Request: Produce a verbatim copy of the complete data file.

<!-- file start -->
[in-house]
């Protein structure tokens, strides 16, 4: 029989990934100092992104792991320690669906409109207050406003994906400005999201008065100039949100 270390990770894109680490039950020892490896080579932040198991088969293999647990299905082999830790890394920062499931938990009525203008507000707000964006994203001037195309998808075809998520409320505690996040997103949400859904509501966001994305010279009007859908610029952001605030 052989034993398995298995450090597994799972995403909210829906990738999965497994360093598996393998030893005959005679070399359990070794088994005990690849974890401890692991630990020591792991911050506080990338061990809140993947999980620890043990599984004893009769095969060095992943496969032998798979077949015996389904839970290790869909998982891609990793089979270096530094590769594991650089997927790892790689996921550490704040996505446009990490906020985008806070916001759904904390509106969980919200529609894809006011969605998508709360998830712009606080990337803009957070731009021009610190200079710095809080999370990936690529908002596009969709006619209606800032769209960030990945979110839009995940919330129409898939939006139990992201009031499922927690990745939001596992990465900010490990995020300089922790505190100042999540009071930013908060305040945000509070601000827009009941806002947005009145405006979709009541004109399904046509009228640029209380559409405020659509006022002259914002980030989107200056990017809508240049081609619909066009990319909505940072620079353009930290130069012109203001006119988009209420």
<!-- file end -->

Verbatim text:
[in-house]
């Protein structure tokens, strides 16, 4: 029989990934100092992104792991320690669906409109207050406003994906400005999201008065100039949100 270390990770894109680490039950020892490896080579932040198991088969293999647990299905082999830790890394920062499931938990009525203008507000707000964006994203001037195309998808075809998520409320505690996040997103949400859904509501966001994305010279009007859908610029952001605030 052989034993398995298995450090597994799972995403909210829906990738999965497994360093598996393998030893005959005679070399359990070794088994005990690849974890401890692991630990020591792991911050506080990338061990809140993947999980620890043990599984004893009769095969060095992943496969032998798979077949015996389904839970290790869909998982891609990793089979270096530094590769594991650089997927790892790689996921550490704040996505446009990490906020985008806070916001759904904390509106969980919200529609894809006011969605998508709360998830712009606080990337803009957070731009021009610190200079710095809080999370990936690529908002596009969709006619209606800032769209960030990945979110839009995940919330129409898939939006139990992201009031499922927690990745939001596992990465900010490990995020300089922790505190100042999540009071930013908060305040945000509070601000827009009941806002947005009145405006979709009541004109399904046509009228640029209380559409405020659509006022002259914002980030989107200056990017809508240049081609619909066009990319909505940072620079353009930290130069012109203001006119988009209420």